It is important to keep in mind that the German tax system does distinguish between Freelancers and Self-Employed persons (commercial activity). So if you are only freelancing, unfortunately you will not qualify for the reduced application period.

📝 The Application Process

It is important to know that this process is never exactly the same for every person, and once in a while individual circumstances can change things up a bit (speaking from personal experience…), but generally speaking, this is how it should go.

So once you have confirmed you meet all the previously mentioned bullet points, it’s time to go grab your application form, the Antrag auf Erteilung der Niederlassungserlaubnis, from the local immigration office and make an appointment.

Then make sure you have all the following required documents on hand before your appointment:

  • Completed application form
  • Proof of current and paid health Insurance
  • Valid Passport
  • B1 level German certificate and Integrations course / Einbürgerungstest certifcate
  • 1 x biometric photo
  • Certificate of German degree (if applying for a fast-tracked Permanent Residence Permit as a graduate of a German university)
  • Marriage Certificate (if applying for a fast-tracked Permanent Residence Permit due to marriage)
  • Proof of being financially secure (bank statements for employed individuals and tax returns for self-employed)
  • Employment contract
  • Proof of accommodation and registration
  • Professional license (if applying for fast-tracked Permanent Residence Permit as a result of being highly skilled in a field)
  • Money for your permit fee (The standard fee for a Permanent Residence Permit is about €135, for self-employed people, it is €200…prices do very, keep this in mind!)

Depending on the grounds of your application, next to having your documents will be checked, you may be interviewed about your application and intention for long term residency. (This was a bit intimidating in my interview but in the end, it worked out great.)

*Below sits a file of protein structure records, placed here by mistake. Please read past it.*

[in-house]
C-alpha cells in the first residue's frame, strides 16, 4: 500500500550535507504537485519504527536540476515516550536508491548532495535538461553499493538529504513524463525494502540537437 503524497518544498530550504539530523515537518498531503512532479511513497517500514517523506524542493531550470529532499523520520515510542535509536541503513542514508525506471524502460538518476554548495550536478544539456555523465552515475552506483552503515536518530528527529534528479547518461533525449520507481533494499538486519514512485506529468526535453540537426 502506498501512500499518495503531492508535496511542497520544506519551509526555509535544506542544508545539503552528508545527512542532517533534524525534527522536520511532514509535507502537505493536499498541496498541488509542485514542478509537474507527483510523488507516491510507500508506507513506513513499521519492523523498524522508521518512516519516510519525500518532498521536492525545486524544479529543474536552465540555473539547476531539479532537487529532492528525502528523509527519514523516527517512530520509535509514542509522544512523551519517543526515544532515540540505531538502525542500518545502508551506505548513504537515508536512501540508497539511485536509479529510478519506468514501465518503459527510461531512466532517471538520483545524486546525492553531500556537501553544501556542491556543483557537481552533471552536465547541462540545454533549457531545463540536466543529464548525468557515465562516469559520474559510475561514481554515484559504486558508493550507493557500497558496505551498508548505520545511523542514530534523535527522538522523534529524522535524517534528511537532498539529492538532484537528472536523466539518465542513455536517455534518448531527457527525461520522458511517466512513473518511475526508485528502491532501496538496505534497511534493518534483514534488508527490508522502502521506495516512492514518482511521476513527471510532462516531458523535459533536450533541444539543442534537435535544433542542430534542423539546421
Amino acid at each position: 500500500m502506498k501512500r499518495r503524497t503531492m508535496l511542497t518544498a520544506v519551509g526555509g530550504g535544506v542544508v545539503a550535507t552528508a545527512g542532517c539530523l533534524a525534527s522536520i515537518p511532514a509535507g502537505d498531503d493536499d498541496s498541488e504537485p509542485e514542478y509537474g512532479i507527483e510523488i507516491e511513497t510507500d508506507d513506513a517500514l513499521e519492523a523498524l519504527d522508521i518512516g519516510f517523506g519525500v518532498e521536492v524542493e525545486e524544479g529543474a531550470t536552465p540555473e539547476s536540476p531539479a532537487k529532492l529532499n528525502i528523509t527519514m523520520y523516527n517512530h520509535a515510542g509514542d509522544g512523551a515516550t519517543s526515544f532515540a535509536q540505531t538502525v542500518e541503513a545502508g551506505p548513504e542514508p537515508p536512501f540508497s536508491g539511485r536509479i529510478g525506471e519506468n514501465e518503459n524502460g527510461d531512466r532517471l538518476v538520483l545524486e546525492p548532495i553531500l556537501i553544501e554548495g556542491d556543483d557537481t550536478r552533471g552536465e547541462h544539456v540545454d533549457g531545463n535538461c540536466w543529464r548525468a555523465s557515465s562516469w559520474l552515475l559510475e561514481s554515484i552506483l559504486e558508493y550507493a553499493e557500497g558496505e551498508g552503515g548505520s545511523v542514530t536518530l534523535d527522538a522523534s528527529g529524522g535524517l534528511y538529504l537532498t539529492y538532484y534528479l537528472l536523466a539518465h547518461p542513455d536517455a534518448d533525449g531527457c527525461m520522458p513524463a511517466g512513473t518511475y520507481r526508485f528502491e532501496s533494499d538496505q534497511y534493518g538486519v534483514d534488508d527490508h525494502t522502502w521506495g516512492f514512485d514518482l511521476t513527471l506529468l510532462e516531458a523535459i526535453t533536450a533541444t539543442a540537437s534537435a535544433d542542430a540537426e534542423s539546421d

One of the reasons why I adore Germany so much is down to the basic fact that, if you have all the correct paperwork, you are 9 times out of 10 guaranteed to receive what you want. And this fact has always played out for the best in my experience.

And finally, the big question to sum up all the excitement: how long does it take to get a residence permit in Germany?

To which this answer is, of course… it ALWAYS varies. 😛

In my experience, this particular Amt does like to take its precious time getting my documents and permits to me, so it’s tough to say precisely how long yours will take.

They do say that on average, from the time of your interview appointment it will be around 2-3 weeks for your Permanent Residence Permit to be processed and provided (but I’ve got my fingers crossed it will be nice and schnell).

So there you go. That was my 411 on the German permanent residency process. In all honesty, my situation was not one of the standard ones outlined and was a bit more fast-tracked (but still a bit tedious, as bureaucracy always is).

However, I hope those details were helpful to you all…and best wishes my little long-term Deutsch fishes!



You can Du me; the formal or informal guide

Many European languages make linguistic distinctions based on interpersonal relationships. For example, a language can have two forms of the word “you”, and a speaker would use one or the other version depending on how well they know someone. In German this is the case with “Sie” and “Du” (“Sie” being formal and “Du” being informal).

This split leads to a chronic question for many native-English-speaking expats learning (or who have just learned) German: which form should one use, and when?  This, unfortunate confusion happens because these distinctions once existed in older forms of English, but they’ve since lost their place in modern English.

We expats learning the German language and culture are frequently struggling with this question, Sie vs. Du…so much envy for those lucky suckers learning English…

It’s hard when you are thrown into a new (and sometimes strange) culture. You are not just constantly out of your comfort zone but it seems that any faux pas, slight or not, somehow becomes this huge mistake in your head.